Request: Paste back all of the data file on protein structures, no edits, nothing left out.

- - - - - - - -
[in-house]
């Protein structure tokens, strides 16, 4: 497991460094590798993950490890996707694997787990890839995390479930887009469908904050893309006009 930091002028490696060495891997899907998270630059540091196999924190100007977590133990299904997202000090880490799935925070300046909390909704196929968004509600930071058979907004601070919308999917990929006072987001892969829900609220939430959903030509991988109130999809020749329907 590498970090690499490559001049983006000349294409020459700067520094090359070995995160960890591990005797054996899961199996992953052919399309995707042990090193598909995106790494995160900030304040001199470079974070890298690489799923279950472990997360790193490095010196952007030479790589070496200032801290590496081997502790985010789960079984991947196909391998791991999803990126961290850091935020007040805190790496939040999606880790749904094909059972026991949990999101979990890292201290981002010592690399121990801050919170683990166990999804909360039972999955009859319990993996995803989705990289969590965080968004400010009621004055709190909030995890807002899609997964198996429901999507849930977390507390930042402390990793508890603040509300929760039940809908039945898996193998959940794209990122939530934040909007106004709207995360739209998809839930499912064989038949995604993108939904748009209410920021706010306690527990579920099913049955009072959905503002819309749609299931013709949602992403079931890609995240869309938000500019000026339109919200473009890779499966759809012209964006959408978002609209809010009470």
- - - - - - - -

[in-house]
């Protein structure tokens, strides 16, 4: 497991460094590798993950490890996707694997787990890839995390479930887009469908904050893309006009 930091002028490696060495891997899907998270630059540091196999924190100007977590133990299904997202000090880490799935925070300046909390909704196929968004509600930071058979907004601070919308999917990929006072987001892969829900609220939430959903030509991988109130999809020749329907 590498970090690499490559001049983006000349294409020459700067520094090359070995995160960890591990005797054996899961199996992953052919399309995707042990090193598909995106790494995160900030304040001199470079974070890298690489799923279950472990997360790193490095010196952007030479790589070496200032801290590496081997502790985010789960079984991947196909391998791991999803990126961290850091935020007040805190790496939040999606880790749904094909059972026991949990999101979990890292201290981002010592690399121990801050919170683990166990999804909360039972999955009859319990993996995803989705990289969590965080968004400010009621004055709190909030995890807002899609997964198996429901999507849930977390507390930042402390990793508890603040509300929760039940809908039945898996193998959940794209990122939530934040909007106004709207995360739209998809839930499912064989038949995604993108939904748009209410920021706010306690527990579920099913049955009072959905503002819309749609299931013709949602992403079931890609995240869309938000500019000026339109919200473009890779499966759809012209964006959408978002609209809010009470």